8 of 10 people found the following review helpful
5.0 out of 5 stars Superb 13 July 2004
By Todd Hawley - Published on
This third edition reflects the changes in the world of writing manuals, not just for print but also online (the web, online help, etc). While it's been a few years since the previous edition, Microsoft has made up for that by changing the book's format and including three "ebooks" on the CD (the style guide itself, Microsoft Computer Dictionary, and the Microsoft Networking Dictionary) that comes with the book.
The previous edition had all subjects alphabetized, which has changed somewhat in this edition has changed that. The book's first part is devoted to alphabetized subjects (called the Usage Dictionary). However the book's first part is devoted to other writing topics, ones which the book's authors obviously felt deserved their own major sections. Subjects like "documenting the user interface," format and layout, global content, indexing, common style issues, grammar, and punctuation. All topics in the book's first part are discussed throughly. And topics not discussed in the first part are addressed alphabetically in Part 2 of the book titled the "Usage Dictionary." The book's Table of Contents lists each item in the Usage Dictionary for easy referral.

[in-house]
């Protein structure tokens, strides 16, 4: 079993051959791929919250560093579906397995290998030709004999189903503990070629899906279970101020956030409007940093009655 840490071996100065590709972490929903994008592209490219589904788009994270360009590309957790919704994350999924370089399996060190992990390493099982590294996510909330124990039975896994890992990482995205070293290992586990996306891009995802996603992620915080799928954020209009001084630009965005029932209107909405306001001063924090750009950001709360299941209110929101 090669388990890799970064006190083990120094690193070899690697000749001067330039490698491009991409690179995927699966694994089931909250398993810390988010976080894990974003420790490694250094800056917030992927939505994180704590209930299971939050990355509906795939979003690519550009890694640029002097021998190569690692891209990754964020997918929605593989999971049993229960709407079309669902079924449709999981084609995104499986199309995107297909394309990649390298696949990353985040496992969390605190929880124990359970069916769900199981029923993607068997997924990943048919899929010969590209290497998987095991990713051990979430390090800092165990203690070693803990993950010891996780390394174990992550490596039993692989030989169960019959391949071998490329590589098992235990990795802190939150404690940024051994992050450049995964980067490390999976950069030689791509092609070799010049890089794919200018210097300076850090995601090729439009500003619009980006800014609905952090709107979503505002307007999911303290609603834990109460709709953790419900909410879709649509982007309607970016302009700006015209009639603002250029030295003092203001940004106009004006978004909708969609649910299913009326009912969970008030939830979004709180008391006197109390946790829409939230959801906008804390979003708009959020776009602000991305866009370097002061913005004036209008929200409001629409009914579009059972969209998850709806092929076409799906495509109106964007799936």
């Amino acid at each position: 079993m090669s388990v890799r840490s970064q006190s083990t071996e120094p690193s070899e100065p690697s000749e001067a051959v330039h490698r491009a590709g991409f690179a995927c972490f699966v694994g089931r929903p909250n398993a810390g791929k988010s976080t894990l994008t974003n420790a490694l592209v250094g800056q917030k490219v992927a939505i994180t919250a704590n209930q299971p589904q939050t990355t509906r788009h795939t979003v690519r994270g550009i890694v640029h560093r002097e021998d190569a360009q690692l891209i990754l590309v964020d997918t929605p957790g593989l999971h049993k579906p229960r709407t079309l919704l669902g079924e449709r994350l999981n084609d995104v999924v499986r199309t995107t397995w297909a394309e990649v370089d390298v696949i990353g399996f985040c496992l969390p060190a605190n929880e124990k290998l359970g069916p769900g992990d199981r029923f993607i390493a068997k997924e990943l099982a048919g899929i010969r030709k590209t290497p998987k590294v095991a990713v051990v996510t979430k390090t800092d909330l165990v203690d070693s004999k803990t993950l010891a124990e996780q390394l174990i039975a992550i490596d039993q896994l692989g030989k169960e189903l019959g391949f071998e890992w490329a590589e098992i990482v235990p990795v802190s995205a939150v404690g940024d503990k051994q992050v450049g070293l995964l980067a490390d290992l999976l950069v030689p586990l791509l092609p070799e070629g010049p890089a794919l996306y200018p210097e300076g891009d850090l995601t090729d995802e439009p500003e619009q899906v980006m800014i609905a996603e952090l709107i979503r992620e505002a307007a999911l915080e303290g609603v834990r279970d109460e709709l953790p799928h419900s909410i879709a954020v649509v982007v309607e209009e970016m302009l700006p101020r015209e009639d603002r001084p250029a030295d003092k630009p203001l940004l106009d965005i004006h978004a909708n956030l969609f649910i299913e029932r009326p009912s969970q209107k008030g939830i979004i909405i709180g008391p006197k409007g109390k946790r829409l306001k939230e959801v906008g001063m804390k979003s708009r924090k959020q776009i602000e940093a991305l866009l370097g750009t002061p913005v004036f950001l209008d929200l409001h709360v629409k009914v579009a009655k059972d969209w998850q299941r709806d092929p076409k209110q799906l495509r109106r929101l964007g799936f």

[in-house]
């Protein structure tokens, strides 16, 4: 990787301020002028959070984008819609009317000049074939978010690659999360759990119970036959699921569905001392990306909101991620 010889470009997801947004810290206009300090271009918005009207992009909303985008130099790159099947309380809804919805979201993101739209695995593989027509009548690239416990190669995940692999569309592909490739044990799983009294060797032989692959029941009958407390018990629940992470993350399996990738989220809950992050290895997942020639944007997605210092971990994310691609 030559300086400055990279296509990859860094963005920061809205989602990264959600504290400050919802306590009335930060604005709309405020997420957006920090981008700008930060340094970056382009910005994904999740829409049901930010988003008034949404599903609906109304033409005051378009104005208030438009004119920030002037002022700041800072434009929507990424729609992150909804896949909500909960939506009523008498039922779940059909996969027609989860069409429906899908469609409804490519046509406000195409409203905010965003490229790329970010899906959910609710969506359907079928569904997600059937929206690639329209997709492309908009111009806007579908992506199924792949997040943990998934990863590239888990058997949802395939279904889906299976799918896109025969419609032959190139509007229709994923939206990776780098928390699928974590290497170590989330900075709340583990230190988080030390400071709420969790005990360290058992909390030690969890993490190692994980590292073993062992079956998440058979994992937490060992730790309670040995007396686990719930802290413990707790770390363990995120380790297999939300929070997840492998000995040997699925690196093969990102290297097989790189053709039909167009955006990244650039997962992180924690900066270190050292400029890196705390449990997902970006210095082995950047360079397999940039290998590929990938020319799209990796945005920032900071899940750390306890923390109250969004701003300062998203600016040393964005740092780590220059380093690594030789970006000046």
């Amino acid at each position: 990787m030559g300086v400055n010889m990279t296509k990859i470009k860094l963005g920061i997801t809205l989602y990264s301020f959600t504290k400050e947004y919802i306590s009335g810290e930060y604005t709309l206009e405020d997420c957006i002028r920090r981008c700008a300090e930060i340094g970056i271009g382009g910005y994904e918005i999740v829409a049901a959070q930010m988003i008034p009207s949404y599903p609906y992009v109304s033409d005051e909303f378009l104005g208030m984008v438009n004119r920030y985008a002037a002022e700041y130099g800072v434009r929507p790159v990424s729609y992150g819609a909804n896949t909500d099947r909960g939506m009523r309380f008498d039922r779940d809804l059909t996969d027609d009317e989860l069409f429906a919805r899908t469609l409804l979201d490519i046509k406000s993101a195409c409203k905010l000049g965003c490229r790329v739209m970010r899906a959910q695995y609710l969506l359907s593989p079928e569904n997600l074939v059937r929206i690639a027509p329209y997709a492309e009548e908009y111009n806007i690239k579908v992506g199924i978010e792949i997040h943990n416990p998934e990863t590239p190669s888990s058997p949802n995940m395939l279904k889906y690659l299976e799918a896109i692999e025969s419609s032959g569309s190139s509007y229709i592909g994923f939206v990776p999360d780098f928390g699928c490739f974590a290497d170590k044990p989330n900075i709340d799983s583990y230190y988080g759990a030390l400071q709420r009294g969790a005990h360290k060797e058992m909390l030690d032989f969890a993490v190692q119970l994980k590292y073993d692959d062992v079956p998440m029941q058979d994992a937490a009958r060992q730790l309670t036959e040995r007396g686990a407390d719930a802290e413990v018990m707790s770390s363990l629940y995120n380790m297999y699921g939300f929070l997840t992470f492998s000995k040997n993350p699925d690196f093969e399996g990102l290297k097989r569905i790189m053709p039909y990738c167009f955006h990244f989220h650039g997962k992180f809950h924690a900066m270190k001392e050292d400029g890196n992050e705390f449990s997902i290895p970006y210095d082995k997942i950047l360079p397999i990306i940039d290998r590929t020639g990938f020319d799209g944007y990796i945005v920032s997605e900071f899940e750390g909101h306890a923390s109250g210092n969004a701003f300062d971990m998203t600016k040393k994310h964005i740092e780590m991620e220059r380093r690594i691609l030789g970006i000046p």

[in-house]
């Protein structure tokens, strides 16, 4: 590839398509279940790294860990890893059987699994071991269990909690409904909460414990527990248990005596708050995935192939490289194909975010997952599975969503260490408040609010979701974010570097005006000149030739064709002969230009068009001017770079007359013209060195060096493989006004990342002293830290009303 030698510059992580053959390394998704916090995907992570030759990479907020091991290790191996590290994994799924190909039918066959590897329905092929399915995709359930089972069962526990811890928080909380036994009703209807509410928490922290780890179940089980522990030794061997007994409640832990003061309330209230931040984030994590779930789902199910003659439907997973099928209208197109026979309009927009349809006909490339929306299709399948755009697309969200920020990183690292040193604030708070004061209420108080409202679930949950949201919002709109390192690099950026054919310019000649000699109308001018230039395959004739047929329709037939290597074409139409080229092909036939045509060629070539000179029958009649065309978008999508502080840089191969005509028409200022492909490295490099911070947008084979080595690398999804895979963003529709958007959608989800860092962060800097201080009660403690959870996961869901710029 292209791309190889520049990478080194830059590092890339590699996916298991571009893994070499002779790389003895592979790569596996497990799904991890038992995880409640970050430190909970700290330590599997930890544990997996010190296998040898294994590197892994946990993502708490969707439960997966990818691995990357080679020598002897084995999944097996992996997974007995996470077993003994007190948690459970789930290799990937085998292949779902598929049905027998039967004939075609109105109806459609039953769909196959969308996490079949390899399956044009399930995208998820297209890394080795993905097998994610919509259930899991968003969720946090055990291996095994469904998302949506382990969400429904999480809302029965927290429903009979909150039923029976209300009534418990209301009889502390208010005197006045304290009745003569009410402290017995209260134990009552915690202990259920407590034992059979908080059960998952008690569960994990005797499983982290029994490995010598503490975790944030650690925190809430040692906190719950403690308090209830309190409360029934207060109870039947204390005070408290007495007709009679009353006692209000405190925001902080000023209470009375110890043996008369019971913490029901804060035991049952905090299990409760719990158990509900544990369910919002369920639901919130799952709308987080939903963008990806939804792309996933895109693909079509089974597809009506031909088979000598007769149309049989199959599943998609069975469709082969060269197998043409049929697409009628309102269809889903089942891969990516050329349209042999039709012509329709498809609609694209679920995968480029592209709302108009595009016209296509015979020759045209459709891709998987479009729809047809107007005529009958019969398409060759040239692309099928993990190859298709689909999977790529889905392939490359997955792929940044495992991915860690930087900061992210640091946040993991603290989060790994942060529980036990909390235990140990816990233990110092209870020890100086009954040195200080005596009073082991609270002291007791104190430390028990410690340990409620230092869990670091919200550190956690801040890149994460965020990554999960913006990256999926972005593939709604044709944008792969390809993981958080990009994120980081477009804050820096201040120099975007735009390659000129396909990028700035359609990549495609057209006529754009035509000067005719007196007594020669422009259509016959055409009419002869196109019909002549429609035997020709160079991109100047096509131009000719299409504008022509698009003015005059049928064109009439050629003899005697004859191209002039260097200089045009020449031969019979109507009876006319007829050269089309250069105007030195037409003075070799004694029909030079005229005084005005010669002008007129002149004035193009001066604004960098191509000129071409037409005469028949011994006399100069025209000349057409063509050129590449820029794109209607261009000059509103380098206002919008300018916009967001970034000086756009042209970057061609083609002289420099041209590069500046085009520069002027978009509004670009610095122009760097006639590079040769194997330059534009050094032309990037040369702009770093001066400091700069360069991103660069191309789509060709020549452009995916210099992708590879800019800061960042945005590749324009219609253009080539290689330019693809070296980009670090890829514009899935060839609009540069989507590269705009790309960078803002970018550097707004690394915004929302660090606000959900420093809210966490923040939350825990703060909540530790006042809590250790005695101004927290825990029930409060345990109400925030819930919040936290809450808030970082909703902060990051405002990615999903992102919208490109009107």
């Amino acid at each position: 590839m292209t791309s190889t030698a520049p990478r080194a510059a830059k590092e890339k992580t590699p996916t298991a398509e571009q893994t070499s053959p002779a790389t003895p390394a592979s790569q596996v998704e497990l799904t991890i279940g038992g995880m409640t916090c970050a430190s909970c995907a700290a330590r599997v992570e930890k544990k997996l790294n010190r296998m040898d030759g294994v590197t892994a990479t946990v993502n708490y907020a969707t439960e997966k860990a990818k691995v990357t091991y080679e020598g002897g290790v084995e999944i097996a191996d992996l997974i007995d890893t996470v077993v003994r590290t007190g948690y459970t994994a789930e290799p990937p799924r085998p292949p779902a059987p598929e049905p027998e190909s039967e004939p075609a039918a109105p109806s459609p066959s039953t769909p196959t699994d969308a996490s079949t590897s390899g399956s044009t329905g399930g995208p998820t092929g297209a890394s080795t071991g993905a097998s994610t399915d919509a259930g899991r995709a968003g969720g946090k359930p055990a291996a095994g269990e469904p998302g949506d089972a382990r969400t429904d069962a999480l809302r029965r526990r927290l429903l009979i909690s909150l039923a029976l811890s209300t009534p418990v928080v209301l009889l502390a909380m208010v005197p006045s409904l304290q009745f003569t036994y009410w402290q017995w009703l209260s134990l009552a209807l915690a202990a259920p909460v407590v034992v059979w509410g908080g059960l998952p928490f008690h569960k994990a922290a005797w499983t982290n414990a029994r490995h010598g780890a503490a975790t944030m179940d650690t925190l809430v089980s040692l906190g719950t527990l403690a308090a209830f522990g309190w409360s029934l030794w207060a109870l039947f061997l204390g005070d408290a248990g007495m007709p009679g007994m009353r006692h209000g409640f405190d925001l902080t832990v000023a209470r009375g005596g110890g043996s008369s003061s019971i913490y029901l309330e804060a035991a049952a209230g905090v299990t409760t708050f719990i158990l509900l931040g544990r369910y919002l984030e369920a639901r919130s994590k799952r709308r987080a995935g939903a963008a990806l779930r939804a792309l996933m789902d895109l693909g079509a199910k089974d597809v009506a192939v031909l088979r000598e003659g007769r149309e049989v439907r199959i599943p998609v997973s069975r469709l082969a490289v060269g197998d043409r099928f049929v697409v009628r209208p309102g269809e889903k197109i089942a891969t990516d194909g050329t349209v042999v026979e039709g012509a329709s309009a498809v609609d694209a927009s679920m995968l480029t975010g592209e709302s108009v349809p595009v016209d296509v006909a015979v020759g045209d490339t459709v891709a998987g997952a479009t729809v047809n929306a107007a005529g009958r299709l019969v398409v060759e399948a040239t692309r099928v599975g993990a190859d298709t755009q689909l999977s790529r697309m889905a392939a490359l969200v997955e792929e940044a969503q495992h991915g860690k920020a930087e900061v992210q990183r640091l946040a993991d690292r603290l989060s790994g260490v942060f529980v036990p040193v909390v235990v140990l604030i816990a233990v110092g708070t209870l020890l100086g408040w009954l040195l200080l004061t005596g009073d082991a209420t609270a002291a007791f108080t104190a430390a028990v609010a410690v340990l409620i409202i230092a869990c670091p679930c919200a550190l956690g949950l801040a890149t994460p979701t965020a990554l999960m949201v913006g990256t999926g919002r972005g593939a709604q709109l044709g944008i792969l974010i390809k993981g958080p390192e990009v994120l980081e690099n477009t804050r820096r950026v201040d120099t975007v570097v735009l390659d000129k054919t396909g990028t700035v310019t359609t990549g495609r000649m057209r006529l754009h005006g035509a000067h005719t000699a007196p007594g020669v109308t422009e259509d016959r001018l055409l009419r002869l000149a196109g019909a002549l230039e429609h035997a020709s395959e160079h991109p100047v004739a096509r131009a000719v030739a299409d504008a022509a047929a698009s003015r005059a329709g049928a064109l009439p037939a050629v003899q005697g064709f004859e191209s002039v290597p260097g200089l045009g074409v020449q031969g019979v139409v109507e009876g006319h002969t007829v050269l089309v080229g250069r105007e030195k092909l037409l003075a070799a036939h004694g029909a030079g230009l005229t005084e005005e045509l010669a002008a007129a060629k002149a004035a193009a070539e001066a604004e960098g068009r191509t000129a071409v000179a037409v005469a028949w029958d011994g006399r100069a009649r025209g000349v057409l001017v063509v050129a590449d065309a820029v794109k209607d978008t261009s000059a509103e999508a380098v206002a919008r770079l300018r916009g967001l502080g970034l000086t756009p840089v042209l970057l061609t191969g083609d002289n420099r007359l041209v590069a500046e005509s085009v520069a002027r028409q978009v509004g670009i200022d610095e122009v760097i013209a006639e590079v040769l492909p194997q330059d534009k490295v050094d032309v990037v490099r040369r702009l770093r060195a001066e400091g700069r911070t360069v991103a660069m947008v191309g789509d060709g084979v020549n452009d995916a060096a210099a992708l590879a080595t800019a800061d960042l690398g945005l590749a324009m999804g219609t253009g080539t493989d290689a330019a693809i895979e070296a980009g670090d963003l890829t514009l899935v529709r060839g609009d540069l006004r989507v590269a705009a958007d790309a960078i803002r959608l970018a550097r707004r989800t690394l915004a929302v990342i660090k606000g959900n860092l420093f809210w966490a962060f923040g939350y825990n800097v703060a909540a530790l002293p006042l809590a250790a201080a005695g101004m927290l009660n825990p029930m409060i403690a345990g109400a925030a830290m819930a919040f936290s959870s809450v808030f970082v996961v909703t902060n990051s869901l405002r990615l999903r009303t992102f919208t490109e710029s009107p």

I also liked how the authors recognized the changing world of documentation in the introduction where they point out how people using computers can be anyone from "home users," who use their computer for simple tasks, all the way to software developers, who produce programs for computers.
While this is intended for writers documenting Windows software, it serves well on its own as an excellent style guide.
1 of 1 people found the following review helpful
5.0 out of 5 stars Wait for the next edition 4 Nov 2009
By Robert Felice - Published on
Format:Paperback|Verified Purchase
This is a very good book, but please take note, it is currently out of print. Bear in mind, when you buy the 3rd Edition, you are getting a book that is slightly dated.

The book originally had a suggested price of US $29.99, CN $43.99. The same book now sells upwards of US $100, on this and other web sites.

The 3rd Edition was published in 2004, and I'm guessing from the publishing history of the previous editions that Microsoft will bring out the 4th Edition before the end of 2011. If you can get by with an alternate resource until then, save yourself some money and wait.

If you absolutely have to have this book, then by all means order your copy from one of the fine merchants here.

On the other hand, if you know with absolute certainty that Microsoft will never publish another edition, you might consider buying several copies as investments :)